America's Greatest Maverick Leader
Three Keys to Patton's Maverick Leadership
I. Be Profane
Patton's modus operandi would never fly in today's politically correct public arena. First and foremost, the phrase, "He swore like a trooper," meant Patton. His everyday discourse was laced with four-letter words that were uttered as frequently and casually as today's teens and tweens use "like." As Charles M. Province, founder and proprietor of The Patton Society wrote in his fascinating book, "The Unknown Patton":
He could, when necessary, open up with both barrels and let forth such blue-flamed phrases that they seemed almost eloquent in their delivery. When asked by his nephew about his profanity, Patton remarked, "When I want my men to remember something important, to really make it stick, I give it to them double dirty. It may not sound nice to some bunch of little old ladies at an afternoon tea party, but it helps my soldiers to remember. You can't run an army without profanity; and it has to be eloquent profanity. An army without profanity couldn't fight it's way out of a piss-soaked paper bag."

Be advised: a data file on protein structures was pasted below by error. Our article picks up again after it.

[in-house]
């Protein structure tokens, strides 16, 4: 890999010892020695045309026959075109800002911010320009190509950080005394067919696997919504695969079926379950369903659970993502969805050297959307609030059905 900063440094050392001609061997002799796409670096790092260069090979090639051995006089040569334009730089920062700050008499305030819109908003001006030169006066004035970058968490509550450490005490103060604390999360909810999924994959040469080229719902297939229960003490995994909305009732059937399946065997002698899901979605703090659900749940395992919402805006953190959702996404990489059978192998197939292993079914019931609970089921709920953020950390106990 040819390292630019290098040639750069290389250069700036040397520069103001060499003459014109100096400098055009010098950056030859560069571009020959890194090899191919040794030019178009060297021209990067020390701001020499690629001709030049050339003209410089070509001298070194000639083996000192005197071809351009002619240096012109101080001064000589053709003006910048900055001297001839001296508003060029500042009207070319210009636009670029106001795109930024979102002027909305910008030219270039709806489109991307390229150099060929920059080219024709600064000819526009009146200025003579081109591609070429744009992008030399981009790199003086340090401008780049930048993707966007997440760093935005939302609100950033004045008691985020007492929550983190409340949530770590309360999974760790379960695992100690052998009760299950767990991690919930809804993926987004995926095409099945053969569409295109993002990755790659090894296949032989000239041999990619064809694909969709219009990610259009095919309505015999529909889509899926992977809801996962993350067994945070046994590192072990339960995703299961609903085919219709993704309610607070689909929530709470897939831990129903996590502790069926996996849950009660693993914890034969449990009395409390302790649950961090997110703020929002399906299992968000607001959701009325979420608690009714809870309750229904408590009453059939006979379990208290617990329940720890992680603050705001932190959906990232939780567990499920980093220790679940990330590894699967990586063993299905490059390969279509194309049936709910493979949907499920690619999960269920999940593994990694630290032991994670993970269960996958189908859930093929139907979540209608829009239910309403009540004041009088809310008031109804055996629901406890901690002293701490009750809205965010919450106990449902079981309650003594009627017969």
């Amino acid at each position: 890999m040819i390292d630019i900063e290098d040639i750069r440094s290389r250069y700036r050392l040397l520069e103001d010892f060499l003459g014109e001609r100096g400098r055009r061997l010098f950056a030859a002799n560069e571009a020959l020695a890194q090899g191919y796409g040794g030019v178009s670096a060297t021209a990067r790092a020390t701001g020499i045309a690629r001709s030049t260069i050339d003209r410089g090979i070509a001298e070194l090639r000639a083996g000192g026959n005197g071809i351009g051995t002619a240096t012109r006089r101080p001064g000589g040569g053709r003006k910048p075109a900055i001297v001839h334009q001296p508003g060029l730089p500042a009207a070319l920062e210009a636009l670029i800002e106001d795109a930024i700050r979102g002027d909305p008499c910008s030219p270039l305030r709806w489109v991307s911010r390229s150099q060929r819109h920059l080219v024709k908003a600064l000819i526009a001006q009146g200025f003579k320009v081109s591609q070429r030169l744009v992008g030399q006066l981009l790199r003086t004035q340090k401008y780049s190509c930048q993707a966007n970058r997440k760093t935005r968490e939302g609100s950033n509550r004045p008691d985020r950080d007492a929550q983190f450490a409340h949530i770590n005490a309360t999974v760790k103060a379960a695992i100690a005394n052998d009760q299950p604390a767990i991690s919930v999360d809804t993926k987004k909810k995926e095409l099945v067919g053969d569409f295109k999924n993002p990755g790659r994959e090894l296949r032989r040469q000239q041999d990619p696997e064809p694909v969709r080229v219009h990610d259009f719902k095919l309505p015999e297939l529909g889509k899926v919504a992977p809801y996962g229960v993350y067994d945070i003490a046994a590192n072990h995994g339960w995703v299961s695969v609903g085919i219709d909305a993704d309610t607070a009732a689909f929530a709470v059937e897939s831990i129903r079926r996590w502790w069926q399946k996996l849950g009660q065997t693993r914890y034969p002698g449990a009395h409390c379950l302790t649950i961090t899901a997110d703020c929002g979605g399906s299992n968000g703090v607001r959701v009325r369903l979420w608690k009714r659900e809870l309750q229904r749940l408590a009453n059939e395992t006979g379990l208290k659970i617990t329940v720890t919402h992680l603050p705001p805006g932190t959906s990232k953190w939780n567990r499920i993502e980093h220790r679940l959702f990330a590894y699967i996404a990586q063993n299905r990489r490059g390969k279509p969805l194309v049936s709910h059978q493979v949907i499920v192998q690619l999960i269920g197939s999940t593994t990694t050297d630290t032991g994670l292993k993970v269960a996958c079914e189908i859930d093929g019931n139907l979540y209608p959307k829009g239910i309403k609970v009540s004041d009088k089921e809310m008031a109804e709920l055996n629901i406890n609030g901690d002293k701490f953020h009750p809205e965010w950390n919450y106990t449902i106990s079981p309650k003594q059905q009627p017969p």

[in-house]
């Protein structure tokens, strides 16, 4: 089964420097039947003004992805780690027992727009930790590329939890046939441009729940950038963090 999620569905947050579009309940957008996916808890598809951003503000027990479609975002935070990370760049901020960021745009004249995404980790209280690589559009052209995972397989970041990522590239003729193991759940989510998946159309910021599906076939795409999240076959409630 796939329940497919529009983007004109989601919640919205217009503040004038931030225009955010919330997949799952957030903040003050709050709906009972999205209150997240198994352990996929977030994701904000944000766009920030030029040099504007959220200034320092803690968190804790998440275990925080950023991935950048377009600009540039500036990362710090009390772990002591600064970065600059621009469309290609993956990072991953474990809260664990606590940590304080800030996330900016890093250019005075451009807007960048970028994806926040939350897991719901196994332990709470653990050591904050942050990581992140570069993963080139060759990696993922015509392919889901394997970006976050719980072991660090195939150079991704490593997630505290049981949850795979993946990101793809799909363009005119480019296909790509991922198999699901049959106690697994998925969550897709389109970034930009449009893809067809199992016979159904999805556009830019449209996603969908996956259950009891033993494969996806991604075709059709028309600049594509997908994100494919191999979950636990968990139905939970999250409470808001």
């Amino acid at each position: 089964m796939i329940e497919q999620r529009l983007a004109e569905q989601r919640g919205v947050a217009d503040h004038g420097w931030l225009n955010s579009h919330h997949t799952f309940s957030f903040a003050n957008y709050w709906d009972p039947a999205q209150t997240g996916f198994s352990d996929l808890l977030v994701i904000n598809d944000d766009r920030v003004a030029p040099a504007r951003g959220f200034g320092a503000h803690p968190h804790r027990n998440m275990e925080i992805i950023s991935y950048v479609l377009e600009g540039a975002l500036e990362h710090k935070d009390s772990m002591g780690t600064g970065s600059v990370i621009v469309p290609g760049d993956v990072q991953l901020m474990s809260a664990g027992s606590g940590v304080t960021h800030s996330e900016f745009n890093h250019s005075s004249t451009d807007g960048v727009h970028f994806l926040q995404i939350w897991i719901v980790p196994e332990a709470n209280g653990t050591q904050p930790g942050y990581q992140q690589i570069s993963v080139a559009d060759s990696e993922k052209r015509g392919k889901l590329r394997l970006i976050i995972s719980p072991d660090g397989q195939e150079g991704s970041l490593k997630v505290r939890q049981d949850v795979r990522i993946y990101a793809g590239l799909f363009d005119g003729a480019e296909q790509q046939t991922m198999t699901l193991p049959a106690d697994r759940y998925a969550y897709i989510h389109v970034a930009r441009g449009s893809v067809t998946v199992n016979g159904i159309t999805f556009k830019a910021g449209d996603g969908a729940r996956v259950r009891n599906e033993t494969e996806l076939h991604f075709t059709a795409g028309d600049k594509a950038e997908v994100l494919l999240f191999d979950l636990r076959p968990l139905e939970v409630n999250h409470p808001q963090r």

If you have seen the magnificent film "Patton," you will remember the opening where George C. Scott, in full dress regalia that included riding breeches and pearl-handled revolvers, stands in front a huge American flag and delivers "The Speech." It was powerful, yet sanitized by Hollywood. For the real thing, visit www.pattonhq.com/unknown/chap04.html.
If the gentlemen generals of today—John Abizaid, Peter Pace, Richard Myers or Colin Powell—delivered such a pep talk, the liberal media would call for a congressional investigation. (A corporate executive who used such language would be summarily fired.)
But Patton's men loved him. During World War II, if a newspaper reporter asked a soldier what unit he was in the response would be to name the army or corps. Ask a member of Third Army and he would say, "I'm with Patton."